Combined wave-current loading on tidal stream turbines

Started: July 2015
Supervisor: Spinneken, J.Piggot, M.D.
Funding: Energy Futures Lab

Description of Research

Tidal Stream Turbines (TSTs) is a new and growing technology able to harvest energy from tides and provide 'green electricity' to the end users. The design and operation of a TST has many similarities with these of a wind turbine and therefore a number of methodologies can be transferred directly from the wind energy research. However, a number of key differences exist, such as:

  • the inflow turbulence characteristics,
  • the possible occurrence of cavitation,
  • and the blocking effects due to the free-surface proximity.

In recent years, many studies have been conducted and others are still in progress concerning the inflow turbulence characteristics. Similarly, the cavitation problem has been examined in the past, through the study of marine propellers, and a wealth of information is available for the design of the rotor blades. The free surface proximity on the other hand, although it has been addressed in the past through experiments and theoretical models,  there is still much to be learnt from the free surface – near wake field interaction and how this interaction relates to the turbine performance.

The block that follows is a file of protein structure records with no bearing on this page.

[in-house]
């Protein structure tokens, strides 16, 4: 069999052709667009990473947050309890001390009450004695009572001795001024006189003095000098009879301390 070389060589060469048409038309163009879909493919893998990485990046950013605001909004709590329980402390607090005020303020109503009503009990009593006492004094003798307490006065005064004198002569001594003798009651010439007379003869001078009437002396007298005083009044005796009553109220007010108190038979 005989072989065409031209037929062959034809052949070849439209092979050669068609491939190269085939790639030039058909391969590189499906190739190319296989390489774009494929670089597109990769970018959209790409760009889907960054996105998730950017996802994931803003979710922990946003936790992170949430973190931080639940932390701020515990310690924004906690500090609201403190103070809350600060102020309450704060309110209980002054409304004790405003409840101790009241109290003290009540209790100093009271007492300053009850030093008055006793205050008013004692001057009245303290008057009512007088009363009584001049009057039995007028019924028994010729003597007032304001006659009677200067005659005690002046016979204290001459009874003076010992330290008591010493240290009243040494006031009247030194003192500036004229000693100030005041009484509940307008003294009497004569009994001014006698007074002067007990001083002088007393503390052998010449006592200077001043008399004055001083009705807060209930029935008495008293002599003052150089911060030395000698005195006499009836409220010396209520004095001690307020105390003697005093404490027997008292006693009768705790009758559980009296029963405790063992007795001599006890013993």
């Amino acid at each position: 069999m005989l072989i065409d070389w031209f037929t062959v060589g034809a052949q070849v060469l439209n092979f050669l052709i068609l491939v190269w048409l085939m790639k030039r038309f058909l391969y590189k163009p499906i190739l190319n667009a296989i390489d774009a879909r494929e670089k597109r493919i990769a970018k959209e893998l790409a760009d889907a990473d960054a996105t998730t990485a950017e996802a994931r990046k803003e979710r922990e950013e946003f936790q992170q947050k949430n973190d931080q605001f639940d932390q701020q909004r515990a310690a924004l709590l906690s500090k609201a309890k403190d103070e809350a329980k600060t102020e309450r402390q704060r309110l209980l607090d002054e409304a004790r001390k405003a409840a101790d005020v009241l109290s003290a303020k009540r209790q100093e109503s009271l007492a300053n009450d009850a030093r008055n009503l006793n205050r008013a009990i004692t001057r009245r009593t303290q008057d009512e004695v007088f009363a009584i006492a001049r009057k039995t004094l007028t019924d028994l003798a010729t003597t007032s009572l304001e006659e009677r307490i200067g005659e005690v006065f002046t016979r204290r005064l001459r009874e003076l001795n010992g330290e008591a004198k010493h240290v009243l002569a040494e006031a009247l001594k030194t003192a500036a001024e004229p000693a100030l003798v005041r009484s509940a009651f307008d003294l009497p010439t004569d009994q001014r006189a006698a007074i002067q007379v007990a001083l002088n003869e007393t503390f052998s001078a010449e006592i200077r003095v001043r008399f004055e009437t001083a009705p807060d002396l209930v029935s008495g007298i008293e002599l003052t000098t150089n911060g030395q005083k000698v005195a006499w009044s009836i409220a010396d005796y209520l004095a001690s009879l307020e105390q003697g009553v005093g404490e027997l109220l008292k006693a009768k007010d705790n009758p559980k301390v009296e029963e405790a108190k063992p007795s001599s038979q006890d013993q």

In this project, we seek to investigate the interaction of the wake of a fully immersed turbine with a free-surface boundary under a combined wave and current (turbulent) loading. The approach involves the use of a high-fidelity Large Eddy Simulation (LES) algorithm to model the turbulence loading and the wake evolution as well as a fully non linear description of the free surface boundary conditions. The study aims to gain some insight on the free surface blocking effects which can be used within array scale optimisation problems.


Georgios is a graduate with an M.Sc in Civil Engineering from Virginia Polytechnic Institute and State University (Virginia Tech), USA.

Georgios DeskosPhD Candidate - Fluid Mechanics 
Department of Civil & Environmental Engineering 
Imperial College London SW7 2AZ